25 Oct 2022 – Colwin Way Demo
COLWIN WAY DEMO
This month we welcomed back to our virtual workshop Colin Way joining us online from his actual workshop in Lyme Regis. Colwin is a professional woodturner who also teaches the craft, demonstrates it and also manages to fit in ambassadorial work both here and abroad for Axminster tools.
Colwin started the evening with what he described as a warm up piece. He mounted a joinery grade piece of softwood between centres and told us that this would be transformed into a table leg almost exclusively by the use of a skew chisel. At this point he showed us the range of skew chisels that he uses all having a 25 degree bevel angle and a skew angle of 15 degrees. The turning then began and in what seemed a very short time the pommel for the top of the leg had taken shape along with beads, coves and other refinements that formed the finished article. As he was turning Colwin demonstrated the correct use of the chisel and what happens when the rules aren’t followed by deliberately incurring catches. A masterclass of how to use the skew.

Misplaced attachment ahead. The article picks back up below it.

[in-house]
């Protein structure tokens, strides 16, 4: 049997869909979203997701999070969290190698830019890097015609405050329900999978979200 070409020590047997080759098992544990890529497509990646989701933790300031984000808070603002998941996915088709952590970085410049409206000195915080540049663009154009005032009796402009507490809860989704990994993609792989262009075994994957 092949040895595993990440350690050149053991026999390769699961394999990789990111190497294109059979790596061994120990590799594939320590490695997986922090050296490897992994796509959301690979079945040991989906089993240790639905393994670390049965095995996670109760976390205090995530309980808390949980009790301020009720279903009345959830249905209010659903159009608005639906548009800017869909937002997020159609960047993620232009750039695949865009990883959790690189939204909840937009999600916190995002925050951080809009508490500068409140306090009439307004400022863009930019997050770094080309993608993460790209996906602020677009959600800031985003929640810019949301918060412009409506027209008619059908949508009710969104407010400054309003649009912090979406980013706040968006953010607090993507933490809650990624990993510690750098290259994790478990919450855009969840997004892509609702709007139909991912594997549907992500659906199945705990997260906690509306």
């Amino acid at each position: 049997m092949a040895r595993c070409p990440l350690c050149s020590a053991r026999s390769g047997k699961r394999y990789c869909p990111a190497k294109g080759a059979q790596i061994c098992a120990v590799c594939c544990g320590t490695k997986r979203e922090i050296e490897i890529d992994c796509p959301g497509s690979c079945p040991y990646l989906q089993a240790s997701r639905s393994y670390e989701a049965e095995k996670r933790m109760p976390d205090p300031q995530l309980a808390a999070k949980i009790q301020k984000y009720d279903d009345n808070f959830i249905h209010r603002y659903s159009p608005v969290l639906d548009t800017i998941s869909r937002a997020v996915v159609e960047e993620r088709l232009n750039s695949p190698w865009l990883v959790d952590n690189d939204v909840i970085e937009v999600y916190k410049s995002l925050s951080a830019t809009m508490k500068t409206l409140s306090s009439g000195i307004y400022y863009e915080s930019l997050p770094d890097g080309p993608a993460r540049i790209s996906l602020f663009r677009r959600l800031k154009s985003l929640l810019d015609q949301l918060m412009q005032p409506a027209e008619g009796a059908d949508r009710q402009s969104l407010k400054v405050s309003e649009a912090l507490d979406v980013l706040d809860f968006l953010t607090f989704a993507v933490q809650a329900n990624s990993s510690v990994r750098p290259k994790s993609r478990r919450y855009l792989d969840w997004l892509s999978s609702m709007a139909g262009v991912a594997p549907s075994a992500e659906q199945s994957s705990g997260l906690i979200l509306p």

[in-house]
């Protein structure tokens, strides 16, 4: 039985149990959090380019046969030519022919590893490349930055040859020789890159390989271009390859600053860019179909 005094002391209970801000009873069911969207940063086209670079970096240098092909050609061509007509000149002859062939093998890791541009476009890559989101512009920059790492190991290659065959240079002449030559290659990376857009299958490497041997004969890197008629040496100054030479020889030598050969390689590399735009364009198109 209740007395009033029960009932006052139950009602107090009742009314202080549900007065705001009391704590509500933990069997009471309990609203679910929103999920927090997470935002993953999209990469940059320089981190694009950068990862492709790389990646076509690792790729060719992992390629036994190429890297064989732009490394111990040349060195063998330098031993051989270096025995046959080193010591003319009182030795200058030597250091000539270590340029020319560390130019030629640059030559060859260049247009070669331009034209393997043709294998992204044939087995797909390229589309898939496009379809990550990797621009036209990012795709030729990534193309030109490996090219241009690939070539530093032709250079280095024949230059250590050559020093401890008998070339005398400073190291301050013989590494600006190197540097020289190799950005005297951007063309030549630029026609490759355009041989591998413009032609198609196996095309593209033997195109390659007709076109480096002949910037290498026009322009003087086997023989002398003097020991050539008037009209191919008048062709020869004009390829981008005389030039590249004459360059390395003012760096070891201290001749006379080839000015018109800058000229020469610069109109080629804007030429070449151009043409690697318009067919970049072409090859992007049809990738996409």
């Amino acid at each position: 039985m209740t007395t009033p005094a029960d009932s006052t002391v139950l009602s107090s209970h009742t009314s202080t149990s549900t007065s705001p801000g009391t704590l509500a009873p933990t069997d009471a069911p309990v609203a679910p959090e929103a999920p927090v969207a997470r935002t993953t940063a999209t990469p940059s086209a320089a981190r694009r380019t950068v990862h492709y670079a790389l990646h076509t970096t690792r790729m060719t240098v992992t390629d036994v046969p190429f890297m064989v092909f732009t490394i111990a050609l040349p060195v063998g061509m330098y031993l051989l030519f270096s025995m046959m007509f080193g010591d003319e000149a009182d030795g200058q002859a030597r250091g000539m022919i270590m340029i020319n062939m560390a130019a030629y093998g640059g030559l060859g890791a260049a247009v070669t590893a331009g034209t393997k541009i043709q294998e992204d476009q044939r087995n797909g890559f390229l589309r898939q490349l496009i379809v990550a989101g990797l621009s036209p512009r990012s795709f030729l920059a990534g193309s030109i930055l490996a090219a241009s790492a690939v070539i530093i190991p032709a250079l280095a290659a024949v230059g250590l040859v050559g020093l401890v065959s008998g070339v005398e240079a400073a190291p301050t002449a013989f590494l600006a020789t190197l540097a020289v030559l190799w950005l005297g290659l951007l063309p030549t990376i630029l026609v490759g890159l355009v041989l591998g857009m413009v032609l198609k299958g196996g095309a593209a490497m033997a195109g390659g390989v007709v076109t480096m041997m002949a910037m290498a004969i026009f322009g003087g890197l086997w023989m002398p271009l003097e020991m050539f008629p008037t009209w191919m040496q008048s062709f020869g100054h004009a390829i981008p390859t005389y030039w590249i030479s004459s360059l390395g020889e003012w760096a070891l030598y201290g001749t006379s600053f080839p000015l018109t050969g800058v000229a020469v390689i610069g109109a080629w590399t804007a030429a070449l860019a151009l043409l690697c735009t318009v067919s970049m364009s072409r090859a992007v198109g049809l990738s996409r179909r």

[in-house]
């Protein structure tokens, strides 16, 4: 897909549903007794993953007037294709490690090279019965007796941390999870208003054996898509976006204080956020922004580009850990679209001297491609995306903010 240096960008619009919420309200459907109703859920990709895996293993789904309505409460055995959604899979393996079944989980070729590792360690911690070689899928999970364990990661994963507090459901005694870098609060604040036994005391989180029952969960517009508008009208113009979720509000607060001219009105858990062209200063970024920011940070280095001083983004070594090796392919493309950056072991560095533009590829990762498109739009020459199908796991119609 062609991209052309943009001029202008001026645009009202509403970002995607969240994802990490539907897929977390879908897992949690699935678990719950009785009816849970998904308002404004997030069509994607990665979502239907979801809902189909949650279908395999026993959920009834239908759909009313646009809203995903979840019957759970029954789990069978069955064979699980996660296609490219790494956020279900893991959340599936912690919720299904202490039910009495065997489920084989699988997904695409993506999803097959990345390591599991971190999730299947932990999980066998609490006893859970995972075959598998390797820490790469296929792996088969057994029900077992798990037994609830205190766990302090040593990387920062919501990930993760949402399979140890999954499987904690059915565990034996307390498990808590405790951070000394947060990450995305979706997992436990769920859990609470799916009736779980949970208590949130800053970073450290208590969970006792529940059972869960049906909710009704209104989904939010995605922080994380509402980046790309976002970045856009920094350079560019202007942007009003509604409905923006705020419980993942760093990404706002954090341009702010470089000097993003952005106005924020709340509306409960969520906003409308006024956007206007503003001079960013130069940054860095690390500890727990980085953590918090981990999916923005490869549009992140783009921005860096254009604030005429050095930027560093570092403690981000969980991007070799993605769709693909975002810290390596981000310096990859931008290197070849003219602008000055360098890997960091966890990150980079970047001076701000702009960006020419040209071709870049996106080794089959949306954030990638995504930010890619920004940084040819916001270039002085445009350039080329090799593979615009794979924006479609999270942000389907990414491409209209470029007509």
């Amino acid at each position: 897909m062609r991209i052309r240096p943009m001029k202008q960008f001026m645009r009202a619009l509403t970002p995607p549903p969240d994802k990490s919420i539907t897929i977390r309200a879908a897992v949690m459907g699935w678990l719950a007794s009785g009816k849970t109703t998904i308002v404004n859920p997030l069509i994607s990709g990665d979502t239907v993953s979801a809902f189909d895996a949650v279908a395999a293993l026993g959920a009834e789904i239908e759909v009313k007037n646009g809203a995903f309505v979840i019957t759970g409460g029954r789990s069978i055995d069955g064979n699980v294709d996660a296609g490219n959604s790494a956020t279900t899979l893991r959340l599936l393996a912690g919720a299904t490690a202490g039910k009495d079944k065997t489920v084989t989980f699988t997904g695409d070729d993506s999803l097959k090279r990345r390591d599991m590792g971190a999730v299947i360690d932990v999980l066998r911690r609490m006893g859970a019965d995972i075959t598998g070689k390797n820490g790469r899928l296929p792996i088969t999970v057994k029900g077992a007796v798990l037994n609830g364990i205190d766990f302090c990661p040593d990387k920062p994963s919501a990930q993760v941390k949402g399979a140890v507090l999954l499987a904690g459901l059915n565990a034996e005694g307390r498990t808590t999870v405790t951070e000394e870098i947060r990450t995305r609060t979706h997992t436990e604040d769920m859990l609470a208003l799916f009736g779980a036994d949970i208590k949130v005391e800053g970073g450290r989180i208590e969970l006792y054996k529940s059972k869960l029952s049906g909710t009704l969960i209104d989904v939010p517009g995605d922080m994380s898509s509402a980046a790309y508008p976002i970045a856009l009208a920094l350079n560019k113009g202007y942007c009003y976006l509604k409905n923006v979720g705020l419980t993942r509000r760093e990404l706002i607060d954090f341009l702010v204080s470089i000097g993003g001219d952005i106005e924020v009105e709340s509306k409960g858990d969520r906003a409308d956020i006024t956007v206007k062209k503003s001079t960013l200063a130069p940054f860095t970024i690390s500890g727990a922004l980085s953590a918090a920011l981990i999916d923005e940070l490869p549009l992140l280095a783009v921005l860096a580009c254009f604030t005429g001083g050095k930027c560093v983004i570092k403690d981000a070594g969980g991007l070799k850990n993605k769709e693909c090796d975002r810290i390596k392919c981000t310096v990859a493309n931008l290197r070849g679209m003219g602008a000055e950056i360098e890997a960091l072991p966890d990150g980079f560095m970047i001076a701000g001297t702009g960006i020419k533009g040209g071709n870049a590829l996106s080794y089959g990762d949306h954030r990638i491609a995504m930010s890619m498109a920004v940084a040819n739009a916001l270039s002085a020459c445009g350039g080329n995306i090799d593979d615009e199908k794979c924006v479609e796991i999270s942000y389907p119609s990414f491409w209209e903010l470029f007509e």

That done the main event followed, this time a Christmas carousel, very popular in German Christmas celebrations and therefore based on a German design. This project is made up of many different elements and requires general woodworking skills as well as turning. The carousel has four tea lights that sit outside of a rotating centrepiece at the top of which are twelve impellers. These are angled to catch the rising hot air generated by the tea lights and rotation occurs. Colwin stressed that while this project may look complicated it should be within the skill set of all turners and throughout, he also explained the various pieces of equipment he uses to complete the task.
The first was a sanding table made from a piece of timber and mounted on a shaft that fitted into the banjo which allowed the small pieces that formed the feet to be presented to a homemade sanding disc held on a faceplate.